• Increase employee engagement scores by 10% by the end of the next performance review cycle.
  • Successfully mentor and develop two team members into leadership positions within the next six months.
  • Implement two new initiatives that will improve team collaboration and communication by the end of the next quarter.

7. Improve attendance

Regular and punctual attendance is important for maintaining productivity and demonstrating commitment to the organization. Employees with good attendance records are more reliable, have better focus and are less likely to miss important deadlines.

Who might want to set this goal:

  • Employees who have a history of absenteeism or tardiness.
  • Employees who want to improve their work ethic and reliability.
  • Employees who want to set a positive example for their colleagues.

SMART goal examples:

  • Achieve a 98% attendance rate for the next three consecutive performance review cycles.
  • Arrive on time for all meetings, appointments and work shifts for the next six months.
  • Reduce the number of absences due to illness or personal reasons by 50% by the end of the next quarter.

8. Enhance time management skills

Effective time management is important for completing tasks efficiently, meeting deadlines and achieving goals. Employees with strong time management skills can prioritize tasks, minimize distractions and avoid procrastination.

Who might want to set this goal:

  • Employees who struggle with procrastination or feeling overwhelmed by their workload.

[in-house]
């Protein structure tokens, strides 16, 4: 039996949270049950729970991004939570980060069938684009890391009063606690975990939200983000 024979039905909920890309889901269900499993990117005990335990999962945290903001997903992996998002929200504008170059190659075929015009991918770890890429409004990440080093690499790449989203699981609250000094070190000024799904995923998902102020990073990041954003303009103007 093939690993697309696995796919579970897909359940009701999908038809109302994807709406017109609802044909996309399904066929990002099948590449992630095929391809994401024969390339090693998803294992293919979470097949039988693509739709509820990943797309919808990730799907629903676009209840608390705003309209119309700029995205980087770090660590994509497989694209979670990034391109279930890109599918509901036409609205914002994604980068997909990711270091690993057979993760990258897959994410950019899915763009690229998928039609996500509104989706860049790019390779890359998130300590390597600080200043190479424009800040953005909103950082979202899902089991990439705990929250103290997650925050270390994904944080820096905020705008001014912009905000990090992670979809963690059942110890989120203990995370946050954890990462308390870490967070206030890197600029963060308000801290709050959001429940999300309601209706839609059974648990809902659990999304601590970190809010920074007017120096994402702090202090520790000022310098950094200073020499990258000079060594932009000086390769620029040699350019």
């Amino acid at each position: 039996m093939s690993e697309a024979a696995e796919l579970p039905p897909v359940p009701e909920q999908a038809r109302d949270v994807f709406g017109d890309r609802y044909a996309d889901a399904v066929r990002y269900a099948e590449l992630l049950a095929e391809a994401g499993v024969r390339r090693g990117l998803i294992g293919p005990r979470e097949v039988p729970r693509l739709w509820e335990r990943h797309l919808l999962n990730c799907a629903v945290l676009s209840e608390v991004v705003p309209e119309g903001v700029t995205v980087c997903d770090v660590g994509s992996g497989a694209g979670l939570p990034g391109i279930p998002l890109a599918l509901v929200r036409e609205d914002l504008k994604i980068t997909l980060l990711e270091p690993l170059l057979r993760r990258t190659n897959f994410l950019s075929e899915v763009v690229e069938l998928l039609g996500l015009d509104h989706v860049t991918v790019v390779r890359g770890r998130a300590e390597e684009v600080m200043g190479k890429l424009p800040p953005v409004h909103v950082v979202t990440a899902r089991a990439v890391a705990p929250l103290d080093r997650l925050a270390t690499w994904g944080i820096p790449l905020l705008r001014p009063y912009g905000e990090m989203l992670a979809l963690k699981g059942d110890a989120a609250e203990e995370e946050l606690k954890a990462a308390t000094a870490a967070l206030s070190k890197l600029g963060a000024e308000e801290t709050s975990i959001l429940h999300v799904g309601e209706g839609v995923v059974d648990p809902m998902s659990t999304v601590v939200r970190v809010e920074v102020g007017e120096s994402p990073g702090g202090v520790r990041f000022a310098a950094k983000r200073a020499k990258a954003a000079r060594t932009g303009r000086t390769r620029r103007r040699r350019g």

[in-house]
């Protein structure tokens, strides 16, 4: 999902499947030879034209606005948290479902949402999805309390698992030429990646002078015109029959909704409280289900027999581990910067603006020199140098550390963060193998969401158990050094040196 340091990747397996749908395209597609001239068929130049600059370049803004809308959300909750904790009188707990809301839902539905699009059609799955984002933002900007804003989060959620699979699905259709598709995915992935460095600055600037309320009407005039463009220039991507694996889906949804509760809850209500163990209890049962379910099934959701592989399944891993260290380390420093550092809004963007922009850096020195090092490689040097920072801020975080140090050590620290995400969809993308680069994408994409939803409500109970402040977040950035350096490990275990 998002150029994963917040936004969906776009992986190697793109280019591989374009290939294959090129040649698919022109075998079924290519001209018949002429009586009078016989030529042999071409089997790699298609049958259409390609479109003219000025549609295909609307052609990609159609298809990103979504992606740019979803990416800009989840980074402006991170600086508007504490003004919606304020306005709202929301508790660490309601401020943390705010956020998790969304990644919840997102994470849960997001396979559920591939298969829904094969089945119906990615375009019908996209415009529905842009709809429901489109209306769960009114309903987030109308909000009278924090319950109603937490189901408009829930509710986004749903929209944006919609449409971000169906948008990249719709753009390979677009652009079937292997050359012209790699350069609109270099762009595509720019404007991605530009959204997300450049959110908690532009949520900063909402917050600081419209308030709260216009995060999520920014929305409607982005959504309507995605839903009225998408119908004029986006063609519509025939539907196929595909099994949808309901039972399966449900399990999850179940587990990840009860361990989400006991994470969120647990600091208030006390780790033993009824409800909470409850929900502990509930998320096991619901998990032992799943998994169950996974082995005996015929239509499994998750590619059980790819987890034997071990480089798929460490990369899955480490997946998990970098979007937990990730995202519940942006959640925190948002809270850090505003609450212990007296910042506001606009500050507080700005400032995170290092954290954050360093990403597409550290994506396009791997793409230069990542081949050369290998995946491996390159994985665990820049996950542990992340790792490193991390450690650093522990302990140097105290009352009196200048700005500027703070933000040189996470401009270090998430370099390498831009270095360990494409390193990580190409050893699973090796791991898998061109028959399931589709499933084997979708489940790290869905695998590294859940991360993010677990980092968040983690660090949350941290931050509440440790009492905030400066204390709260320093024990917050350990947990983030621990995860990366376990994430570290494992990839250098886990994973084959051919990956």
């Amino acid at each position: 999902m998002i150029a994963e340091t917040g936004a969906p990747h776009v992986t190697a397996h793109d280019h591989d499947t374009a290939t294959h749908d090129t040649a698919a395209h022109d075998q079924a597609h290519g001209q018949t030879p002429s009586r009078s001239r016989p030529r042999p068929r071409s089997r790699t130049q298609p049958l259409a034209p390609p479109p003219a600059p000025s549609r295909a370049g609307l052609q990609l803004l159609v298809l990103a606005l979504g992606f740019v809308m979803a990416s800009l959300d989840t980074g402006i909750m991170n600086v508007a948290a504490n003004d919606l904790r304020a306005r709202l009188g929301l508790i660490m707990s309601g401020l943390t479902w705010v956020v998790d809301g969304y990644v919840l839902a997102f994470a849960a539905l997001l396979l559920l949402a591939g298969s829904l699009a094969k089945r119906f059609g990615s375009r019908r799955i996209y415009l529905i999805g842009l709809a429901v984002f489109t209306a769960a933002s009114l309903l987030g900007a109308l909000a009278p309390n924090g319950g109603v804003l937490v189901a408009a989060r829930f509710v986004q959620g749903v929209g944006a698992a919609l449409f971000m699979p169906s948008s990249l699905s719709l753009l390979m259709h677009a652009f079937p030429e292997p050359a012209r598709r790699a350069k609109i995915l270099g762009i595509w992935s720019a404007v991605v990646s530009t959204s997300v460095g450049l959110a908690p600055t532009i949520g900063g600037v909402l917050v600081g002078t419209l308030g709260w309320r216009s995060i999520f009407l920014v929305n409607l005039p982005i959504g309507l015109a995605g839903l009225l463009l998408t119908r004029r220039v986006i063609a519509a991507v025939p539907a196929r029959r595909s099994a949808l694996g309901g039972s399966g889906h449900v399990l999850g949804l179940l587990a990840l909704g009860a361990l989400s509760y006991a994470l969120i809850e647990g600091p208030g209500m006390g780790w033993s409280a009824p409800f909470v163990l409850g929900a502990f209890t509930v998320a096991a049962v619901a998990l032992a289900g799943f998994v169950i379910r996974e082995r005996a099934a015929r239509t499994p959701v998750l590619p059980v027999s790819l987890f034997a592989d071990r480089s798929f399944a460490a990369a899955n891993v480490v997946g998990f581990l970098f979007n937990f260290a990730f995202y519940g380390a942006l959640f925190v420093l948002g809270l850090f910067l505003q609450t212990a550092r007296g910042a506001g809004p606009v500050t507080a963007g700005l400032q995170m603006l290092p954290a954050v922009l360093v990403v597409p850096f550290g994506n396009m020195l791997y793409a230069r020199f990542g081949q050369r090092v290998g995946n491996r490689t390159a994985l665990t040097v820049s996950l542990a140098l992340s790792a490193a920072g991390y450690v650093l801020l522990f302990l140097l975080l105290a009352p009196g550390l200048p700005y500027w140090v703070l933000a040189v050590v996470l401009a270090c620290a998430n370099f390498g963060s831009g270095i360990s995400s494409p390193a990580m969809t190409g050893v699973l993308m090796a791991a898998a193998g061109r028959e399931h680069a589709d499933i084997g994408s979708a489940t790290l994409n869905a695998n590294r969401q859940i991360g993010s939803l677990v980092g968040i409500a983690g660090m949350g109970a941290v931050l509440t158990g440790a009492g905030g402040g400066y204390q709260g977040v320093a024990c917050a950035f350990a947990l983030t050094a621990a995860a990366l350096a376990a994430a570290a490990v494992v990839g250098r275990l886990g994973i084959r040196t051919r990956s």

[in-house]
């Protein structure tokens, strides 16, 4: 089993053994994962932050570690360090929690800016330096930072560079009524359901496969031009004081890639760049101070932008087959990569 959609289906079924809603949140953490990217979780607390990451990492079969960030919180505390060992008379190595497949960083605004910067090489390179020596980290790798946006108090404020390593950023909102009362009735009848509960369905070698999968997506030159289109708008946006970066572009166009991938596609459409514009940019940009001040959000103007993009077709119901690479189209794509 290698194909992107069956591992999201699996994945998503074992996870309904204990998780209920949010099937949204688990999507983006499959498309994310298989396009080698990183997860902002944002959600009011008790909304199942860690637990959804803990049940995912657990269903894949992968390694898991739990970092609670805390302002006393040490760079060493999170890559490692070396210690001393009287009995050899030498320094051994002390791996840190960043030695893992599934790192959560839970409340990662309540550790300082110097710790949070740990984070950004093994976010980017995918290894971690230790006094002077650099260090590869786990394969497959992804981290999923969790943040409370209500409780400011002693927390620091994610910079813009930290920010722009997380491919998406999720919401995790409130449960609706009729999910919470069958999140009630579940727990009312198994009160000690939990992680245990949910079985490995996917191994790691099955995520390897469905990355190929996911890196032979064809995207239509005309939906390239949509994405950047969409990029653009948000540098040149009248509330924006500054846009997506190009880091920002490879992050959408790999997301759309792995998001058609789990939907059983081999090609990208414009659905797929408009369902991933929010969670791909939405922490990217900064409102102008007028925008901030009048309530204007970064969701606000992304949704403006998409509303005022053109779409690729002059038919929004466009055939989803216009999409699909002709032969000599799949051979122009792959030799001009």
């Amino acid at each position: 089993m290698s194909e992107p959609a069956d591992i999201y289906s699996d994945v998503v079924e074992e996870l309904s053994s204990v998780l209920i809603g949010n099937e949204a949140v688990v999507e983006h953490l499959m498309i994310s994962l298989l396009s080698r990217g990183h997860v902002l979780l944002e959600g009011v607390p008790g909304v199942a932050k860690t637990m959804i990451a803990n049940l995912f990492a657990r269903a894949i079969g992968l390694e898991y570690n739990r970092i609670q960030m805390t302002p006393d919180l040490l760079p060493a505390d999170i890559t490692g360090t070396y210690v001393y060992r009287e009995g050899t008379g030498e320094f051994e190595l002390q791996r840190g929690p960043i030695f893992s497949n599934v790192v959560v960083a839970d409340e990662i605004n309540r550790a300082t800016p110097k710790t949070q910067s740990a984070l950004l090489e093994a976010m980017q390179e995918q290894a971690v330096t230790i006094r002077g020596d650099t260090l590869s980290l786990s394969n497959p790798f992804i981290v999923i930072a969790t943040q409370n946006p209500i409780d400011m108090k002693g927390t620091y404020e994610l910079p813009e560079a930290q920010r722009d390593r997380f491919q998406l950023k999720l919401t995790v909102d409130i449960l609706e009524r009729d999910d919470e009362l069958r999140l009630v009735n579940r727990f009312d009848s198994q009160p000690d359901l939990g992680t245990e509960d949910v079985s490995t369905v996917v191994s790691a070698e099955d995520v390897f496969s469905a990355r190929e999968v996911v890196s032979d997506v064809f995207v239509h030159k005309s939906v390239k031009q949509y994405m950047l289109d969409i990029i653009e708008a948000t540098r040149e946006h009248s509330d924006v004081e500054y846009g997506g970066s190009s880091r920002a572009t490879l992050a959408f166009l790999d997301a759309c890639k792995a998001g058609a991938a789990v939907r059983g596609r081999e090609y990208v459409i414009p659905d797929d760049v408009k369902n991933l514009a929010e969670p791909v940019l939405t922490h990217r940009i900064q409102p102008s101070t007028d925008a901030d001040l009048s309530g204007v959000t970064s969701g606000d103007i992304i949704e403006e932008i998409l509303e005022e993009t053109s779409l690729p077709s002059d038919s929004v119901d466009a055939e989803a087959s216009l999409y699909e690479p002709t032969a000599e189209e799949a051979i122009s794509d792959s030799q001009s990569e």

• Employees who want to improve their productivity and efficiency.
  • Employees who want to achieve a better work-life balance.

SMART goal examples:

  • Complete all assigned tasks on time or ahead of schedule for the next three consecutive performance review cycles.
  • Reduce the average time spent on emails and meetings by 20% within the next six months.
  • Develop and implement a daily time management plan that includes time for work, personal activities and relaxation by the end of the next quarter.

9. Develop budgeting and cost management skills

Effective budgeting is important for managing financial resources, controlling costs and achieving financial goals. Employees with strong budgeting skills can track expenses, identify savings opportunities and make informed financial decisions.

Who might want to set this goal:

  • Employees who manage departmental or project budgets.
  • Employees who want to improve their understanding of financial principles.
  • Employees who want to contribute to the financial health of the organization.

SMART goal examples:

  • Reduce departmental expenses by 5% by the end of the next fiscal year.
  • Develop and implement a budget tracking system for all departmental expenses within the next six months.
  • Achieve a 95% accuracy rate in budget forecasting for the next three consecutive fiscal years.

Kaitlin Herbert is a content writer and former managing editor for the Learning Content team. She writes definitions and features.